I still think it comes down to how much you like her and how good friends you are.
I love my friends. They tell me I'm being an arse if I'm being an arse. If my friend gets a handbag she loves I want to admire it because it's made her happy and it suits her, not because of how much it costs.

I think you just don't like her much anymore which happens. In which case move on.

holeinmyheart Wed 30-Jul-14 13:24:03

I am not sure this post is entirely about money as the OP has posted more stuff since her first post. As I said am pretty wealthy with second home, etc, but I have relatively poor friends and extremely rich one. Richer than me by far. I have kept hold of them all because we have likes and interests in common. What I love about the money is being able to treat my friends etc. I think you should just be yourself. Poor or Rich you will not be friends with someone whose philosophy, interests are not the same. It is a great temptation when you have been lucky ( I am self made, inherited money etc) and are now wealthy, not to boast. Perhaps this post has now outlived this friend. Too much boasting is boring to listen too. However I enjoy my millionaire friends stuff, such as holiday homes, and girly nights in posh spa's etc. If they offer to treat me then I let them. Life is too short to feel guilty. I just make sure that I always offer to pay. My advice is to give this friend up, not because of the money but because she is boring and boastful and any one who makes you unhappy cannot be regarded as a friend.

LittleMissRayofHope Wed 30-Jul-14 16:28:26

Money definitely can, and does, affect some relationships.
But I agree with some previous posters that I think it has affected you more then her. If she is as old and good a friend as you originally state then she should be free to talk about things that bother her, even if you think that she shouldn't be moaning about her new holiday home simply because she is lucky enough to have it. What if she couldn't have children? And then you complained that yours were badly behaved or driving you nuts? That would be very unreasonable of you by this standard.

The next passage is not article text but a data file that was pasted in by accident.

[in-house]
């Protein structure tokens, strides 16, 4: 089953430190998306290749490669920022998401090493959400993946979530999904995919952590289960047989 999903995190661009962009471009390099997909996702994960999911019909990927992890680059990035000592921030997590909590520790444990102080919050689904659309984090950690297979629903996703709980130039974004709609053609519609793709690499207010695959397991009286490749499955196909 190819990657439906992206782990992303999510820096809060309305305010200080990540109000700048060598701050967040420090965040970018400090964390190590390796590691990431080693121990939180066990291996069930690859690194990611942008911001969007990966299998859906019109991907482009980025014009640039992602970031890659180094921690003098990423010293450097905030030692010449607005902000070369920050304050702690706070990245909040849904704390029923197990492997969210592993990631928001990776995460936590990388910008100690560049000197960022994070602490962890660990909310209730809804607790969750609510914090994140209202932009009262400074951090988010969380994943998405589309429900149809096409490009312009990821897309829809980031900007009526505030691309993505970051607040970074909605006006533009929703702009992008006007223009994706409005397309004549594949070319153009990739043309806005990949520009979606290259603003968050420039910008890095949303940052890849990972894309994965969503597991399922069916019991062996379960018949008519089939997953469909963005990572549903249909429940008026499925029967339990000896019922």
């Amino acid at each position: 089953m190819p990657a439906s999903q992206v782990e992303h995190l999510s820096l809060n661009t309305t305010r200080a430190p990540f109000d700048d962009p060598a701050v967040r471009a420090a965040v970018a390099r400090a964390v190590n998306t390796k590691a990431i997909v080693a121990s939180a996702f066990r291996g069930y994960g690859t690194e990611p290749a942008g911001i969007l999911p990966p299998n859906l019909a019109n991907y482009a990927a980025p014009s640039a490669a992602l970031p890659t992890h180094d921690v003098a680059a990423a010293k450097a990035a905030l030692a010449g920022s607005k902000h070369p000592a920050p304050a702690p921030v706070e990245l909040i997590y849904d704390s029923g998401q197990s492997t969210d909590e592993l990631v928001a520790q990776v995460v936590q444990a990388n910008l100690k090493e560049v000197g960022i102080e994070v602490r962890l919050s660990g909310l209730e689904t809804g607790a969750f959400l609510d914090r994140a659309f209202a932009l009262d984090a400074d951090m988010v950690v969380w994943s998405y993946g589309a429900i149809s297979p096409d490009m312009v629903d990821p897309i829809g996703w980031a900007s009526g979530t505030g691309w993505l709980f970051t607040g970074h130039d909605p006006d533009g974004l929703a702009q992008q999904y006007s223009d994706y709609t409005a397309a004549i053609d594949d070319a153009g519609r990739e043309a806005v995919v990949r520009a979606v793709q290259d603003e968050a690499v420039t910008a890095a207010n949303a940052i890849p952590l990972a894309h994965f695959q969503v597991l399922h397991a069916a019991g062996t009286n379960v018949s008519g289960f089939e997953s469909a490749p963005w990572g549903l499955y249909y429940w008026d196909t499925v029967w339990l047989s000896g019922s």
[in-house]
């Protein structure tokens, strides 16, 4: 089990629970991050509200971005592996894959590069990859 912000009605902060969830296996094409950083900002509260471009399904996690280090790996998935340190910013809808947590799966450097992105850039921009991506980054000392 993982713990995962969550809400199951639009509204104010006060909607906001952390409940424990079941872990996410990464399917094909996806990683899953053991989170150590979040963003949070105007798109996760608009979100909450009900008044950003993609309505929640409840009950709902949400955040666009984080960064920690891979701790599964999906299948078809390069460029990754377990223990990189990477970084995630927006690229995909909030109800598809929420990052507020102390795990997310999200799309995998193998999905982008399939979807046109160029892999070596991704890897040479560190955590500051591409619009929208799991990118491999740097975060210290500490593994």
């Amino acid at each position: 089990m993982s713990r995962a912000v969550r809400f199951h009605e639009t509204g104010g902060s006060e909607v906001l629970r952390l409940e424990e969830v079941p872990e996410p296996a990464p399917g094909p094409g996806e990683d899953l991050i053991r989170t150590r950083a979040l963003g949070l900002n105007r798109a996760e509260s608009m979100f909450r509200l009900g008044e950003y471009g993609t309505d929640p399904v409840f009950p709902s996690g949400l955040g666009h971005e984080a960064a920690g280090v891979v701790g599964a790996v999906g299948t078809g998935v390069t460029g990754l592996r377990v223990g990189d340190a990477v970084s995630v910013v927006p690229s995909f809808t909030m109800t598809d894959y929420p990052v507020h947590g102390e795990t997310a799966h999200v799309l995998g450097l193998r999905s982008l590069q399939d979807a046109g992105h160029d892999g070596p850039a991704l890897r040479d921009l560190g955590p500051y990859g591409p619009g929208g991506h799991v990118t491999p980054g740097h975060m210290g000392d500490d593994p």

I am no longer in a financial position to buy designer stuff but before I had children and became a SAHM I favoured Louis Vuitton. A friend who earned similar favoured Prada, a friend who earned rather more then us favoured Dior.
LV is one of the cheaper designer brands. But I liked it. I never felt inferior next to my friend who likes Dior, I love Dior, but I'm lucky that I actually prefer LV.
I don't think it's wrong of her to prefer more luxurious, more expensive things now she can afford them.
From your posts it sounds like you are the one uncomfortable with her new found wealth, and a little jealous. Which I don't think is wrong, id be jealous!! I am jealous!! Haha
It's how you let it affect your friendship, if you let resentment build you will lose her as a friend and she will be punished for being successful/wealthy and that isn't fair

Downtheroadfirstonleft Thu 31-Jul-14 08:18:09

You don't seem to really like and value your friend. That's not a criticism, people do move apart. If you were both good friends though, surely you would just be happy for each other's successes and sympathise with eac other's annoyances?

Holdthepage Thu 31-Jul-14 12:47:03

Your friend doesn't sound like she is boasting, she is treating you the same as she always has it's just that her problems in life are different to yours.

You are the one that seems to have difficulty accepting her for who she is.